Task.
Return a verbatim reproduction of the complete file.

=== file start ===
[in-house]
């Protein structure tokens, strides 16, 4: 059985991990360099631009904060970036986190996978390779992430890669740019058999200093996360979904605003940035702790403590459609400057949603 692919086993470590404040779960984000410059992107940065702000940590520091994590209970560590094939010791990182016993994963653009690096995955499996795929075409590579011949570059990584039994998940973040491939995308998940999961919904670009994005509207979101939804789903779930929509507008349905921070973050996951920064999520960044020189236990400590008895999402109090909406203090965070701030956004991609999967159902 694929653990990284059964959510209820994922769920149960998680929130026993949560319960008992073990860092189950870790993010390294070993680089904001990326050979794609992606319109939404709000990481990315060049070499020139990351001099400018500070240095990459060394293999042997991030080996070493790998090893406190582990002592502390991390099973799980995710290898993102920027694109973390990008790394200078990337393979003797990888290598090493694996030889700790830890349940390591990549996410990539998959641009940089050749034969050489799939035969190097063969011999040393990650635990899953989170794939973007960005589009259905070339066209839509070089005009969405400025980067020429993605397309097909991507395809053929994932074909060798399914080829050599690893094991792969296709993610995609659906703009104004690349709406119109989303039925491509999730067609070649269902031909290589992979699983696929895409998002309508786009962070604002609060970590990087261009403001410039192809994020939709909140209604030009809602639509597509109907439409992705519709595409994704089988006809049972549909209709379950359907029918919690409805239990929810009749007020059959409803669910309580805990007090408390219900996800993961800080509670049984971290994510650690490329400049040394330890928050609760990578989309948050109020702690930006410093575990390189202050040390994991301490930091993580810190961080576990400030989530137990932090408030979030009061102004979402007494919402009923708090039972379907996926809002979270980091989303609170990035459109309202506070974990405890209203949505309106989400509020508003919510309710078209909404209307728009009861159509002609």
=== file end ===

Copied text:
[in-house]
């Protein structure tokens, strides 16, 4: 059985991990360099631009904060970036986190996978390779992430890669740019058999200093996360979904605003940035702790403590459609400057949603 692919086993470590404040779960984000410059992107940065702000940590520091994590209970560590094939010791990182016993994963653009690096995955499996795929075409590579011949570059990584039994998940973040491939995308998940999961919904670009994005509207979101939804789903779930929509507008349905921070973050996951920064999520960044020189236990400590008895999402109090909406203090965070701030956004991609999967159902 694929653990990284059964959510209820994922769920149960998680929130026993949560319960008992073990860092189950870790993010390294070993680089904001990326050979794609992606319109939404709000990481990315060049070499020139990351001099400018500070240095990459060394293999042997991030080996070493790998090893406190582990002592502390991390099973799980995710290898993102920027694109973390990008790394200078990337393979003797990888290598090493694996030889700790830890349940390591990549996410990539998959641009940089050749034969050489799939035969190097063969011999040393990650635990899953989170794939973007960005589009259905070339066209839509070089005009969405400025980067020429993605397309097909991507395809053929994932074909060798399914080829050599690893094991792969296709993610995609659906703009104004690349709406119109989303039925491509999730067609070649269902031909290589992979699983696929895409998002309508786009962070604002609060970590990087261009403001410039192809994020939709909140209604030009809602639509597509109907439409992705519709595409994704089988006809049972549909209709379950359907029918919690409805239990929810009749007020059959409803669910309580805990007090408390219900996800993961800080509670049984971290994510650690490329400049040394330890928050609760990578989309948050109020702690930006410093575990390189202050040390994991301490930091993580810190961080576990400030989530137990932090408030979030009061102004979402007494919402009923708090039972379907996926809002979270980091989303609170990035459109309202506070974990405890209203949505309106989400509020508003919510309710078209909404209307728009009861159509002609």